It’s a soft noise. It sounds a bit gritty. You also notice that junior’s jaw may be a bit sore and a lot tense. All his baby teeth are out…dear me… Is your kid grinding his teeth?
Carolyn See, 32, recalls how her then 2-year-old son Gabriel, started grinding his teeth at night. “It sounded really loud to me, like a harsh ticking sound coming from his mouth,” she says.
The worried mother brought Gabriel, now 5, to her paediatrician because she initially thought he has having spasms in his sleep. “The doctor said he was grinding of teeth, and it was actually quite common among young kids. He told me there’s no need to wear a mouth guard or do anything because that would interfere with the development of his teeth.” Thankfully, the frequency of grinding lessened gradually. Gabriel has now stopped his nocturnal tooth-grinding habit.
Says dental surgeon Dr Stephanie Yap, “Teeth grinding may not sound like the healthiest of noises to come out of your child's mouth, but there is generally little to worry about.”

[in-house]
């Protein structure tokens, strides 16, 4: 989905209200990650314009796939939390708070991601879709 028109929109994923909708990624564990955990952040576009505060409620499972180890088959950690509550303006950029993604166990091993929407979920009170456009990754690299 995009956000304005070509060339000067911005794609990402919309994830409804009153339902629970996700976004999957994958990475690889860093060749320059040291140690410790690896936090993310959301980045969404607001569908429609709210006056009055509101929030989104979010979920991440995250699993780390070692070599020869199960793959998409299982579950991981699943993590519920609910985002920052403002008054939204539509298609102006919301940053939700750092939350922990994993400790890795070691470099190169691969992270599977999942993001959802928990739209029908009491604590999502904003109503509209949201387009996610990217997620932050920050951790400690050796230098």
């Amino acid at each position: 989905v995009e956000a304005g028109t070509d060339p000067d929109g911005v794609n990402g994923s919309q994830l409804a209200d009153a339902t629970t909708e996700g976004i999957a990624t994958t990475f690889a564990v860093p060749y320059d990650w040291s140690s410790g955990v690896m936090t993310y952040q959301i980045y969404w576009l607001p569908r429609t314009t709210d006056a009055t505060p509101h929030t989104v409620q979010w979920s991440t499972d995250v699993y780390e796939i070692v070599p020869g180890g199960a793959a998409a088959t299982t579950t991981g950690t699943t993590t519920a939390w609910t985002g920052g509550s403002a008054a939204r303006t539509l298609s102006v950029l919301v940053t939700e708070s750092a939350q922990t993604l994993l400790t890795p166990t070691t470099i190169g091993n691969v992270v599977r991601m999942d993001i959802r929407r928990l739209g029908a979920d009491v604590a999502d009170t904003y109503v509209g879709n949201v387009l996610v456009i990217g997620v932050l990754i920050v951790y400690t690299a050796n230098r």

A dentist with The Dental Studio, she says it is common for children to have a habit of grinding (also known as bruxism). “Most children stop grinding once their first permanent molars erupt. This is because their stable bite gets established once the adult molars erupt into place.”
“Teeth grinding may not sound like the healthiest of noises to come out of your child's mouth, but there is generally little to worry about.”
If your young child has all his baby teeth present and seems to be grinding his teeth, you don’t need to do anything, she adds. Dental grinding due to stress may be more common in older children ― for instance, primary and secondary school students who “are learning to cope with various challenges as they grow up”.
“Remember to bring your child for regular dental check-ups,” Dr Yap advises. This is so that their dentist can take note of and track wear patterns and recommend the appropriate treatment, if needed.
She notes, “The plan is to protect the permanent teeth while not negatively affecting their normal growth.”
Dr Stephanie Yap practises at The Dental Studio, a subsidiary of Singapore Medical Group (SMG).
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